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story.lead_photo.caption Democrat photo/Paula TredwayCalifornia Elementary School Principal Gary Baker, dressed as the Cat in the Hat, reads to his students from the school’s roof in honor of Dr. Seuss’ birthday and to kick off the school’s annual Read-A-Thon. This year, students are encouraged to read 125,000 minutes throughout the next month.

California Elementary School students will spend the next month doing plenty of reading, in what has now become an annual tradition.

For the month of March, California Elementary School is participating in a read-a-thon where students are encouraged to read 125,000 minutes to foster a love for literacy. This is the fourth year that CES has participated, with this year's theme being Camp Read-A-Lot.

The month-long event kicked off March 2 in honor of National Read Across America Day and Dr. Seuss' birthday with principal Gary Baker, dressed as the Cat in the Hat, taking a seat on the school's roof reading to CES students throughout the day.

"Our sole purpose is to find ways to engage kids in anything," Baker said. "Really, foster a sense of community inside our building and try to find things that will benefit the kids not only in the short term but the long term."

Students will receive prizes for every 100 minutes read or every $50 collected for donations. The prizes align with the camp theme: s'mores packets, bookworms, gummy bears, trail mix and other similar items. At the end of the month, there will be a big celebration for the students who read the most in their grade level or who brought in the most donations.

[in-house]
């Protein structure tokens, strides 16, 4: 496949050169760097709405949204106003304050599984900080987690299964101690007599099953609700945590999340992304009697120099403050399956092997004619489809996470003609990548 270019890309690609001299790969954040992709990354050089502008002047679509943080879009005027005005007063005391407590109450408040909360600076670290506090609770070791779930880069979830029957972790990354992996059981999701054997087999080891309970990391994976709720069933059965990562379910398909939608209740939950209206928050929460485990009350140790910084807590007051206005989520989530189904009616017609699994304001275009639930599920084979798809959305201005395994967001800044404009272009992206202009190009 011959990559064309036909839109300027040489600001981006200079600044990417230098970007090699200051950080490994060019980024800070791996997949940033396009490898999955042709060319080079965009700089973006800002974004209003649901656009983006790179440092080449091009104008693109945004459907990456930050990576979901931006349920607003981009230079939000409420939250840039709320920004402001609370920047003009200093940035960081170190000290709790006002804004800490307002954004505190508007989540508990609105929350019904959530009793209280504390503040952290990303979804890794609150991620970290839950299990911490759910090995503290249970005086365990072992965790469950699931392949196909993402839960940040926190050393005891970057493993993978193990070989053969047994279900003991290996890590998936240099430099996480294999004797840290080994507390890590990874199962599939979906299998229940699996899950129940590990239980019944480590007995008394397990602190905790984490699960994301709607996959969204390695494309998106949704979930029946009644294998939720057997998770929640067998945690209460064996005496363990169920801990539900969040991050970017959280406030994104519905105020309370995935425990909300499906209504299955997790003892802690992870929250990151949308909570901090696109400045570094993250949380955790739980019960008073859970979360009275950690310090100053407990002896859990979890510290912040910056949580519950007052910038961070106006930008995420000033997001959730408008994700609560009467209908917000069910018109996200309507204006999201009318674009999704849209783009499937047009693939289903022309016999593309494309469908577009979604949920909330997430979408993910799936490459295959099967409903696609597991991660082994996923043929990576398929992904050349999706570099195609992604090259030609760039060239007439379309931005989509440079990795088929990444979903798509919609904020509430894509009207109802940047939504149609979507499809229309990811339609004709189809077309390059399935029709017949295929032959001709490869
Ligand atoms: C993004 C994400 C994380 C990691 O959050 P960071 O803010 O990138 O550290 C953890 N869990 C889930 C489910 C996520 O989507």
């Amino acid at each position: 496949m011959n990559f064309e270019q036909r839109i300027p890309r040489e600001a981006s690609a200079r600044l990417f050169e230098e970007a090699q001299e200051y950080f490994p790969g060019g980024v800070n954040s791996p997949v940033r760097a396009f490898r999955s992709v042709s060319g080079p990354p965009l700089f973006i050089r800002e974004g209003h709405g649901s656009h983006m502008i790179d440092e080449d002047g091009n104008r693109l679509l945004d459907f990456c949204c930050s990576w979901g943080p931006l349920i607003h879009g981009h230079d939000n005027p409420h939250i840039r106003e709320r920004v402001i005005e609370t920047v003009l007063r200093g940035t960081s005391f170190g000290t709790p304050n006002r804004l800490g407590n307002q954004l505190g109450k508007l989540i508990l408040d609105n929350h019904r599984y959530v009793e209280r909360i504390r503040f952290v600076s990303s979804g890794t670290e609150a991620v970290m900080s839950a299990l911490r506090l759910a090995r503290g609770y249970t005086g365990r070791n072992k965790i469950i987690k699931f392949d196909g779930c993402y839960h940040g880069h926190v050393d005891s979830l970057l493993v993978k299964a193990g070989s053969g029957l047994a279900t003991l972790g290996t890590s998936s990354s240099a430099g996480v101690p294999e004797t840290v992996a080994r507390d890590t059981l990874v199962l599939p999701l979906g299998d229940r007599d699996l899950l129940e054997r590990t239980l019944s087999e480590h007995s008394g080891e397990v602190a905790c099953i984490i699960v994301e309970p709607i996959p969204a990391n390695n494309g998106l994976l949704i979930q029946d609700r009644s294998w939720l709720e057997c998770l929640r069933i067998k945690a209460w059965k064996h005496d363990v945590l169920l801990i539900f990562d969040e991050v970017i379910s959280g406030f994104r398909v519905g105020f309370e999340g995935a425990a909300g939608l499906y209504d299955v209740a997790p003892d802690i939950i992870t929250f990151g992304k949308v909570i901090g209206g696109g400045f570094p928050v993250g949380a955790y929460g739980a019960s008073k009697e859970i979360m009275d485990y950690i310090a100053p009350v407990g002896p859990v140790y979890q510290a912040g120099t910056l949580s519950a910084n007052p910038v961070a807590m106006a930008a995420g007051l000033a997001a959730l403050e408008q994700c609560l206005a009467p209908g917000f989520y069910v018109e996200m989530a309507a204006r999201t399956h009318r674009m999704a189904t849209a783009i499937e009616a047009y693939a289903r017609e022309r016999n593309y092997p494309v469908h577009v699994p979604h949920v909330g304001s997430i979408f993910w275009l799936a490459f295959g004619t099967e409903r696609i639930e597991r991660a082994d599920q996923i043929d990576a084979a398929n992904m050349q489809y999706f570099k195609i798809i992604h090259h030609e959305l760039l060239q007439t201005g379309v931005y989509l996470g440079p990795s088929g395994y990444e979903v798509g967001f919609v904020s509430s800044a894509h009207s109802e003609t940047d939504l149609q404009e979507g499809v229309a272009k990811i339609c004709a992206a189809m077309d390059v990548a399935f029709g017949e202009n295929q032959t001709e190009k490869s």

For examples from the past few years, the students have gotten to duct tape Baker and assistant principal Aaron Shewmake to a wall to throw pies at them, decorate them as ice cream sundaes and dress them for a runway fashion show. This year, they'll play a human version of Hungry, Hungry Hippos, where the students will team up with a faculty member. On top of that, one student from kindergarten through second grade and one from third through fifth grade who read the most books will receive a Kindle Fire HD.

There are several activities planned for the month. So far, they've done multi-grade level partners, in which a second- and fifth-grade teacher team up so the students can interact to promote the growth of literacy, whether that be by having a fifth grader read to a second grader or just talking about books in general. CES has also hosted a McLiteracy night at McDonald's, where about 200 books were given out and students spent time reading. And right now, CES has the March Madness of books going on, where students will read a book in class, vote, compare and then decide where to place them on the bracket.

As of Friday, CES students have collectively read 12,000 minutes, but they're continuously racking up time. Last year's goal was set to 120,000 minutes and the students greatly exceeded that, so each year the school slightly bumps up its goal.

"Our parents, our community, they see the importance of kids reading books so it's an easy thing to get behind," Baker said. "And when the kids are fighting to read books, then we're all winning."

When it comes to the donations collected during the read-a-thon, they go straight back to the students. In years past, thanks to donations the school has been able to remodel the library; bolster the science, technology, engineering and mathematics (STEM) portion of the library media room; and increase the number of iPads available to students.

Though the donations are helpful to the students and the school, Baker said the real focus is helping CES students foster a love for literacy.

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